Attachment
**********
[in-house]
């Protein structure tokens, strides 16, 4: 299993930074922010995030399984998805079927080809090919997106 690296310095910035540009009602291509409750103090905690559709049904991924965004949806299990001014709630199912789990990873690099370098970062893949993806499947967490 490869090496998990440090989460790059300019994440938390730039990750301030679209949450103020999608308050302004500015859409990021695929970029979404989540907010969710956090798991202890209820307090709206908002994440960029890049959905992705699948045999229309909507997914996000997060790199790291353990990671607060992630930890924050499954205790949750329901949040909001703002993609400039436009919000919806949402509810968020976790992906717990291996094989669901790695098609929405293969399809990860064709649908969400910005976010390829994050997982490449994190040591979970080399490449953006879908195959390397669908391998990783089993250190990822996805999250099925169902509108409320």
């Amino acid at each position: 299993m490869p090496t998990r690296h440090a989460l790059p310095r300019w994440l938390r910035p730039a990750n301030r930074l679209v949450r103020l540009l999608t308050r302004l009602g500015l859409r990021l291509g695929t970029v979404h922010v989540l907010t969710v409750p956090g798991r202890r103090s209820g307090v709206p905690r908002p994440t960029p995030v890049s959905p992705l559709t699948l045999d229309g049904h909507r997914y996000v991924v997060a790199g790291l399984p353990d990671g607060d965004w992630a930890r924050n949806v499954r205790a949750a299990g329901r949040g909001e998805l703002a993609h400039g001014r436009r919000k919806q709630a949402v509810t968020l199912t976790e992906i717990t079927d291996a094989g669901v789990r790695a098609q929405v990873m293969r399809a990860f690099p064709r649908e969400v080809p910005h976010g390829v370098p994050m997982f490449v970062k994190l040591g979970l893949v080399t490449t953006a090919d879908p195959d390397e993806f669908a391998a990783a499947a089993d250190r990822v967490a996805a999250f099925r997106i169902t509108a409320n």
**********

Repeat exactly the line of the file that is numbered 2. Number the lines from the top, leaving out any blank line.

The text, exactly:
């Protein structure tokens, strides 16, 4: 299993930074922010995030399984998805079927080809090919997106 690296310095910035540009009602291509409750103090905690559709049904991924965004949806299990001014709630199912789990990873690099370098970062893949993806499947967490 490869090496998990440090989460790059300019994440938390730039990750301030679209949450103020999608308050302004500015859409990021695929970029979404989540907010969710956090798991202890209820307090709206908002994440960029890049959905992705699948045999229309909507997914996000997060790199790291353990990671607060992630930890924050499954205790949750329901949040909001703002993609400039436009919000919806949402509810968020976790992906717990291996094989669901790695098609929405293969399809990860064709649908969400910005976010390829994050997982490449994190040591979970080399490449953006879908195959390397669908391998990783089993250190990822996805999250099925169902509108409320």